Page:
Tag Archives: tragedy of the commons

The Global Politics of Science: Climate Change Edition

CC-iceburgThe Atlantic ran a story this morning entitled, “We’re Screwed: 11,000 Years’ Worth of Climate Data Prove It.” The story, complete with accompanying grasp, see below, was based on a study published in Science earlier this week. The author of the that study, climate scientist Shaun Marcott of Oregon State University, stated, “What we found is that temperatures increased in the last hundred years as much as they had cooled in the last six or seven thousand. In other words, the rate of change is much greater than anything we’ve seen in the whole Holocene” (the last 11,500 years).

Climate Change Estimates constructed for a new study in Science.

Climate Change Estimates constructed for a new study in Science.

The Atlantic then concludes that, “Today’s study should help debunk the common climate change denial argument that recent warming is simply part of a long-term natural trend.” Such a conclusion is, of course, based on the assumption that what we need to address climate change is simply greater clarity or more data. But it misses the point that convincing data already exist. Very few scientists who seriously study the environment believe that climate change is not taking place. Sure, there is debate over the degree and pace of climate change, but there is little scientific debate over the big picture. So more data is unlikely to change many minds. Those who are convinced that human activity is resulting in broad changes to the global climate will continue to believe. And new data is unlikely to change the minds of those who do not believe anthropocentric climate change is taking place.

In the case of climate change, the primary questions are political and economic, not scientific. Just this week, the government of Poland sued the European Union over restrictions imposed on Polish coal power plants by the European Emissions Trading Scheme (ETS). The Polish government was concerned that the ETS would undermine the Polish economy. The United States has similarly resisted efforts to trim global greenhouse gas emissions, arguing that such efforts would prove too costly and would undermine economic growth.

Game theory provides a powerful tool to make sense of these questions. For any given country, the cost of mitigation (reducing climate change) and adaption (changing our activities to take count of the impact of climate change) are high. And the ability of any individual state to have a real impact on climate change is small. Further, the costs of climate change are distributed (unevenly) around the world, while the benefits of economic activity are concentrated in a single economy. Under this situation, a tragedy of the commons emerges, where every individual actor (in this case, states), behaving rationally, will attempt to free ride on the efforts of the others. If climate change is averted, then everyone benefits regardless of who paid to prevent it. If it is not averted, everyone pays the costs. The tragedy of the commons thus suggests that individual states making decisions based on their own rational self-interest will be unable to address collective problems like climate change.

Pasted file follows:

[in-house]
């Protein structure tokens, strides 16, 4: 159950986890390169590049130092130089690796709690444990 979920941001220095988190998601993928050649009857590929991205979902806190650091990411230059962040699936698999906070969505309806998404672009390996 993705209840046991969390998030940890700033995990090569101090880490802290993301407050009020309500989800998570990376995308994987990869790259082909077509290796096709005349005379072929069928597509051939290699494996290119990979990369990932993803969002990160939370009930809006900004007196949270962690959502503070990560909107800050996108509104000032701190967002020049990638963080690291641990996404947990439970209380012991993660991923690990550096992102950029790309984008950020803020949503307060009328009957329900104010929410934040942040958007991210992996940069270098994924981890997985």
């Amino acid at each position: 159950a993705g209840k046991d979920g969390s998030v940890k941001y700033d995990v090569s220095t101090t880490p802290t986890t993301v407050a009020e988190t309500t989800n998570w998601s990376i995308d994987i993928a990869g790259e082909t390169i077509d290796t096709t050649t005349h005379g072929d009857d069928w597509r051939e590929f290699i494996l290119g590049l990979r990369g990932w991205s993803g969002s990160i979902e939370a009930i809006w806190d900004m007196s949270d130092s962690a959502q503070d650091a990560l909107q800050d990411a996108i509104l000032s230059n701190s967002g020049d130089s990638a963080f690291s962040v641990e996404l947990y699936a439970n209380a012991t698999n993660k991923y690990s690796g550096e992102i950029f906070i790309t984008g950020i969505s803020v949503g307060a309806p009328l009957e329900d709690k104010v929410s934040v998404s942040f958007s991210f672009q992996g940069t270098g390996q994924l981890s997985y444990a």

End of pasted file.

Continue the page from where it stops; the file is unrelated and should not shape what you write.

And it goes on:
And yet we get treaties like the Kyoto Protocol, which attempts to limit the growth of global greenhouse gas emissions. The Kyoto Protocol was signed by almost every developed country in the world, despite the fact that their individual interests would be better served by not signing the treaty and letting other states worry about climate change. How can we make sense of the apparent selflessness of states in the context of the Kyoto Protocol?

Liberal internationalism argues, unlike realism, that the international system makes reliance on the use of force an ineffective (or at least an inefficient) foreign policy tool. International cooperation emerges even in a state of anarchy, as Hedley Bull famously argued in The Anarchical Society, when “a group of states, conscious of certain common interests and common values, form a society in the sense that they conceive themselves to be bound by a common set of rules in their relations with one another, and share in the working of common institutions.” Cooperation rather than conflict, in other words, can become the default position in international relations.

Yet even when cooperation is possible, states have competing domestic interests. And achieving cooperation to address climate change is one of the most complex problems we face. Elected officials have a very short decision making horizon. They are concerned with the next election, and are thus often hesitant to adopt policies which might undermine economic growth (and with it, their chances of victory). No amount of additional scientific data will change that. What we need, therefore, is not more climate change data but a better understanding of the political and economic factors that shape our public policy decisions in the first place.